Singapore Airlines Ltd.’s shares fell to their lowest price in more than 21 years after the carrier posted its biggest quarterly loss ever as the coronavirus wiped out travel demand.
The shares fell as much as 5.1% to S$3.35, the lowest intraday price since September 1998, before paring to S$3.40 as of 1:44 p.m. in Singapore. The stock, which has declined by almost half this year, was among the worst performers Thursday on a Bloomberg gauge of carriers in the Asia Pacific region.
Air traffic the world over has plunged because the pandemic led to tight border controls and a reluctance to travel. The International Air Transport Association said Tuesday the airline industry is unlikely to recover fully before 2024. The situation is particularly difficult for carriers like Singapore Airlines that have no domestic market to cushion the blow.
The net loss in the three months through June was S$1.12 billion ($815 million), compared with net income of S$111 million a year earlier. Sales dropped 79% to S$851 million, and traffic measured by revenue passenger per kilometer sank 99.5%.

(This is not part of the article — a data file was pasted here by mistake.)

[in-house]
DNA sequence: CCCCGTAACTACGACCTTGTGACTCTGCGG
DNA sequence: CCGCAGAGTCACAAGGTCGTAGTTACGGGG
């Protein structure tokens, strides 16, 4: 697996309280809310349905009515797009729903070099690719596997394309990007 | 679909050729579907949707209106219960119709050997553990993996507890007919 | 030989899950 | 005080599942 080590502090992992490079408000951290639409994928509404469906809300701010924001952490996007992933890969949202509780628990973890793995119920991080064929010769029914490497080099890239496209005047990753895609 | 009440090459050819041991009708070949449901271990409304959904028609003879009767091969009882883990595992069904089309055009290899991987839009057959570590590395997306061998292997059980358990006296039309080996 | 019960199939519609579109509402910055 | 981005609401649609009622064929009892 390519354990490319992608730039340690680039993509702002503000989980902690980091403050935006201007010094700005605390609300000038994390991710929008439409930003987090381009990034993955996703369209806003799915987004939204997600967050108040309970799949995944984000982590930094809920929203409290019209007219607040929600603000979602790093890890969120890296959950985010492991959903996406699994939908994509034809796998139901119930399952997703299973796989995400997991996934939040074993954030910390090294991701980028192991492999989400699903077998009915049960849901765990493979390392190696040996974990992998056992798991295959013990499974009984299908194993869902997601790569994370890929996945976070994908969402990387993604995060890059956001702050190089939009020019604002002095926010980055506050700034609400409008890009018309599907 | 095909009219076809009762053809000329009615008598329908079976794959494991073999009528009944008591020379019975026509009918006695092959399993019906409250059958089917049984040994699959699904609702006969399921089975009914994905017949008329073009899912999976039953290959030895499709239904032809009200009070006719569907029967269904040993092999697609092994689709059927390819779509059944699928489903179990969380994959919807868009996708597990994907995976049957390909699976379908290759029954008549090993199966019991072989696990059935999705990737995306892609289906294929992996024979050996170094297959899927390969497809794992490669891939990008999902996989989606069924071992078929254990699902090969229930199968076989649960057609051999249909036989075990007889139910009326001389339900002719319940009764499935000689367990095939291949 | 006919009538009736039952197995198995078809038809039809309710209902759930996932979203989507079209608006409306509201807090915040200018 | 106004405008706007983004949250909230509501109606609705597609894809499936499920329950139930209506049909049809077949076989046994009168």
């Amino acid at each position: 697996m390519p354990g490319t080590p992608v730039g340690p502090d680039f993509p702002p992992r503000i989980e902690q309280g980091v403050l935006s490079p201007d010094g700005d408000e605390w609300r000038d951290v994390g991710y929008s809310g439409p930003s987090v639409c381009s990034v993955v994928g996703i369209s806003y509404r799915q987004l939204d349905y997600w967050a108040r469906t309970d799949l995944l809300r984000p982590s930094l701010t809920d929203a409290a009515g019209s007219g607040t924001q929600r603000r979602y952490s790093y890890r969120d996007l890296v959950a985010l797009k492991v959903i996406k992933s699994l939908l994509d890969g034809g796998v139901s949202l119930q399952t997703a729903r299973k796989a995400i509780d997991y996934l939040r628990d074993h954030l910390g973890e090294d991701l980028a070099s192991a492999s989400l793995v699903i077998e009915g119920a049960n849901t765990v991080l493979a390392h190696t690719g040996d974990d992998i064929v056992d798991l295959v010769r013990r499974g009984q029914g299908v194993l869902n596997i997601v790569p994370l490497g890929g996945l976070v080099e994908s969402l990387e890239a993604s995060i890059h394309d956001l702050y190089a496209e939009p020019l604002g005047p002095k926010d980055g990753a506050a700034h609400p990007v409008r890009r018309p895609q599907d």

CGS-CIMB analyst Raymond Yap cut his recommendation on Singapore Airlines to hold from add following the results. He has a S$3.55 price target on the stock.
Singapore Airlines said Wednesday its passenger capacity still may be less than half of pre-coronavirus levels by the end of its fiscal year next March.
The airline also said it is reviewing its network to determine the size and mix of its fleet over the longer term. The review, which should be completed by the end of this quarter, could lead to a material impairment of about S$1 billion on the carrying values of older generation aircraft, particularly Airbus SE A380s, Singapore Airlines said.
The carrier’s fuel hedging policy led to a S$535 million loss in the quarter, while there was also a S$127 million hit from the liquidation of NokScoot Airlines Co. Singapore Airlines owned a 49% stake in the low-cost Thai carrier that collapsed in June.
Singapore Airlines was operating only to 24 cities by the end of June. Its SilkAir unit ceased most operations except for flights to Chongqing, China, and it suspended flights to the Thai resort island of Koh Samui. Low-cost unit Scoot operated a minimal network to cities such as Hong Kong and Perth, Australia.
Passenger capacity at the end of the second quarter is forecast to be about 7% of the level before Covid-19. Out of a fleet of 213 passenger aircraft, only 32 are being deployed, the airline said.